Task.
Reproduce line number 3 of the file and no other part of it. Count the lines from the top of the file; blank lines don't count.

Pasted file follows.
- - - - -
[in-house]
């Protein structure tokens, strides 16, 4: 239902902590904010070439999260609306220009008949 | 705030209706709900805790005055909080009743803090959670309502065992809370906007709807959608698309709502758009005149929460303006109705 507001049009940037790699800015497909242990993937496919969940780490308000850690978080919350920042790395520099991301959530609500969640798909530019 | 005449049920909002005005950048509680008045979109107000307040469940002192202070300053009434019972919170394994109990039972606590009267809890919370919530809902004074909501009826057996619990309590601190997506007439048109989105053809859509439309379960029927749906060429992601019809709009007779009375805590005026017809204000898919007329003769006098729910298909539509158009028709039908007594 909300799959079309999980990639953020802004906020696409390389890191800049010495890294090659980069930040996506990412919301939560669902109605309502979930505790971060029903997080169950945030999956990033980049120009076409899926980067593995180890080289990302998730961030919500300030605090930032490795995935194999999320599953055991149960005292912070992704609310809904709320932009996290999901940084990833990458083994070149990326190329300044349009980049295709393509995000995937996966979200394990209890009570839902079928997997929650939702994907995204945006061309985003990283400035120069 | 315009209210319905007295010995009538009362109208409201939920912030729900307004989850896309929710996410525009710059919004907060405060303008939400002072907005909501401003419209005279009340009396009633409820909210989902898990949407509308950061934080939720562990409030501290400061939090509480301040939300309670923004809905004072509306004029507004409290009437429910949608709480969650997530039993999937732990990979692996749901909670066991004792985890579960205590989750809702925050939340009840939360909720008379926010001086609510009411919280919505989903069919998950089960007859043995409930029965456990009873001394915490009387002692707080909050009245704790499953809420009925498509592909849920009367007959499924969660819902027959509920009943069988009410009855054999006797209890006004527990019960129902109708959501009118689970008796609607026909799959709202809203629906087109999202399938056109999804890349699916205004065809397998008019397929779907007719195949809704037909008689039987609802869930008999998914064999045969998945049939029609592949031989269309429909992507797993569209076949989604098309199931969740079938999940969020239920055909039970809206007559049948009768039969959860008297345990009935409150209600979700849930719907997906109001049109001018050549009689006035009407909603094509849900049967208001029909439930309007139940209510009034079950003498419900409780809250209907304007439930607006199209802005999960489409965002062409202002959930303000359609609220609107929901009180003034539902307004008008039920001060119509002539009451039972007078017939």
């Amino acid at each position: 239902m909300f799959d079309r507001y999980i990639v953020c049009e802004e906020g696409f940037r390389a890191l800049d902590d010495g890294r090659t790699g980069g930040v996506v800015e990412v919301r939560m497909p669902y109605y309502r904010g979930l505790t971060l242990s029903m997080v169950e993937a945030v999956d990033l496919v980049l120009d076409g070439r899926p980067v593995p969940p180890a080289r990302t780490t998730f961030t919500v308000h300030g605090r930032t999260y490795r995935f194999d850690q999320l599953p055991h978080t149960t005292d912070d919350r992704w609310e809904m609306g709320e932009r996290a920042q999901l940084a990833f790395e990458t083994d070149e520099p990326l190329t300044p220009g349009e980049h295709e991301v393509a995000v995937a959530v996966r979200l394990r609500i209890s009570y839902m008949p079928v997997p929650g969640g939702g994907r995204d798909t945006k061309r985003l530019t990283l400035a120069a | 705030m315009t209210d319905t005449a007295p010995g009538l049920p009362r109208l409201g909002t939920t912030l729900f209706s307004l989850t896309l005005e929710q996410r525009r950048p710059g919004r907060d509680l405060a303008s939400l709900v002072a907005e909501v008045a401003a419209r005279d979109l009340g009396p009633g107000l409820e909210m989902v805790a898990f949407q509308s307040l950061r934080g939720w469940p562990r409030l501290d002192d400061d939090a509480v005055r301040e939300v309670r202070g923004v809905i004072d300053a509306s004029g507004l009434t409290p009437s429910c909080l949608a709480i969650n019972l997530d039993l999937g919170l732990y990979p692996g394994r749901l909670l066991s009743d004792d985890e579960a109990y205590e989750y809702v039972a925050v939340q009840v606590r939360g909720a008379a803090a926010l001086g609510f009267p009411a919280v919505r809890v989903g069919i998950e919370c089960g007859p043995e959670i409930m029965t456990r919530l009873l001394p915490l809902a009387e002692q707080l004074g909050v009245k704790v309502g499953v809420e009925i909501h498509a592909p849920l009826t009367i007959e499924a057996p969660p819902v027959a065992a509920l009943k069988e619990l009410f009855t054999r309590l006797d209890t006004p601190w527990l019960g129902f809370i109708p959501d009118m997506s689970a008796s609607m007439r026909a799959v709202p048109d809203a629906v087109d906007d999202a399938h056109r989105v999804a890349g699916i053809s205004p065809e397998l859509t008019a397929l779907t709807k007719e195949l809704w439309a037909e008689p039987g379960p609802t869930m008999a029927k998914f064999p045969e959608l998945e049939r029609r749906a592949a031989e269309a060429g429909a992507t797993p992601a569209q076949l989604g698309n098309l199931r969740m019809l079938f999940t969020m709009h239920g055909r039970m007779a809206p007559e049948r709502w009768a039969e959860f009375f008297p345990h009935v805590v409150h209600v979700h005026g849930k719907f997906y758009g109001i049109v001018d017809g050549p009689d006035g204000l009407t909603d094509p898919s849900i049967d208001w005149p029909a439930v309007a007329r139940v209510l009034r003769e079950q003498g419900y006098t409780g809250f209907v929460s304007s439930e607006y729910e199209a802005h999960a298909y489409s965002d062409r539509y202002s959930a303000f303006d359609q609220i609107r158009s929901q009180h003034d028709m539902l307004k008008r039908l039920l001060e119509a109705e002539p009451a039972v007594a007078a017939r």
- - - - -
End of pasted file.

């Amino acid at each position: 239902m909300f799959d079309r507001y999980i990639v953020c049009e802004e906020g696409f940037r390389a890191l800049d902590d010495g890294r090659t790699g980069g930040v996506v800015e990412v919301r939560m497909p669902y109605y309502r904010g979930l505790t971060l242990s029903m997080v169950e993937a945030v999956d990033l496919v980049l120009d076409g070439r899926p980067v593995p969940p180890a080289r990302t780490t998730f961030t919500v308000h300030g605090r930032t999260y490795r995935f194999d850690q999320l599953p055991h978080t149960t005292d912070d919350r992704w609310e809904m609306g709320e932009r996290a920042q999901l940084a990833f790395e990458t083994d070149e520099p990326l190329t300044p220009g349009e980049h295709e991301v393509a995000v995937a959530v996966r979200l394990r609500i209890s009570y839902m008949p079928v997997p929650g969640g939702g994907r995204d798909t945006k061309r985003l530019t990283l400035a120069a | 705030m315009t209210d319905t005449a007295p010995g009538l049920p009362r109208l409201g909002t939920t912030l729900f209706s307004l989850t896309l005005e929710q996410r525009r950048p710059g919004r907060d509680l405060a303008s939400l709900v002072a907005e909501v008045a401003a419209r005279d979109l009340g009396p009633g107000l409820e909210m989902v805790a898990f949407q509308s307040l950061r934080g939720w469940p562990r409030l501290d002192d400061d939090a509480v005055r301040e939300v309670r202070g923004v809905i004072d300053a509306s004029g507004l009434t409290p009437s429910c909080l949608a709480i969650n019972l997530d039993l999937g919170l732990y990979p692996g394994r749901l909670l066991s009743d004792d985890e579960a109990y205590e989750y809702v039972a925050v939340q009840v606590r939360g909720a008379a803090a926010l001086g609510f009267p009411a919280v919505r809890v989903g069919i998950e919370c089960g007859p043995e959670i409930m029965t456990r919530l009873l001394p915490l809902a009387e002692q707080l004074g909050v009245k704790v309502g499953v809420e009925i909501h498509a592909p849920l009826t009367i007959e499924a057996p969660p819902v027959a065992a509920l009943k069988e619990l009410f009855t054999r309590l006797d209890t006004p601190w527990l019960g129902f809370i109708p959501d009118m997506s689970a008796s609607m007439r026909a799959v709202p048109d809203a629906v087109d906007d999202a399938h056109r989105v999804a890349g699916i053809s205004p065809e397998l859509t008019a397929l779907t709807k007719e195949l809704w439309a037909e008689p039987g379960p609802t869930m008999a029927k998914f064999p045969e959608l998945e049939r029609r749906a592949a031989e269309a060429g429909a992507t797993p992601a569209q076949l989604g698309n098309l199931r969740m019809l079938f999940t969020m709009h239920g055909r039970m007779a809206p007559e049948r709502w009768a039969e959860f009375f008297p345990h009935v805590v409150h209600v979700h005026g849930k719907f997906y758009g109001i049109v001018d017809g050549p009689d006035g204000l009407t909603d094509p898919s849900i049967d208001w005149p029909a439930v309007a007329r139940v209510l009034r003769e079950q003498g419900y006098t409780g809250f209907v929460s304007s439930e607006y729910e199209a802005h999960a298909y489409s965002d062409r539509y202002s959930a303000f303006d359609q609220i609107r158009s929901q009180h003034d028709m539902l307004k008008r039908l039920l001060e119509a109705e002539p009451a039972v007594a007078a017939r």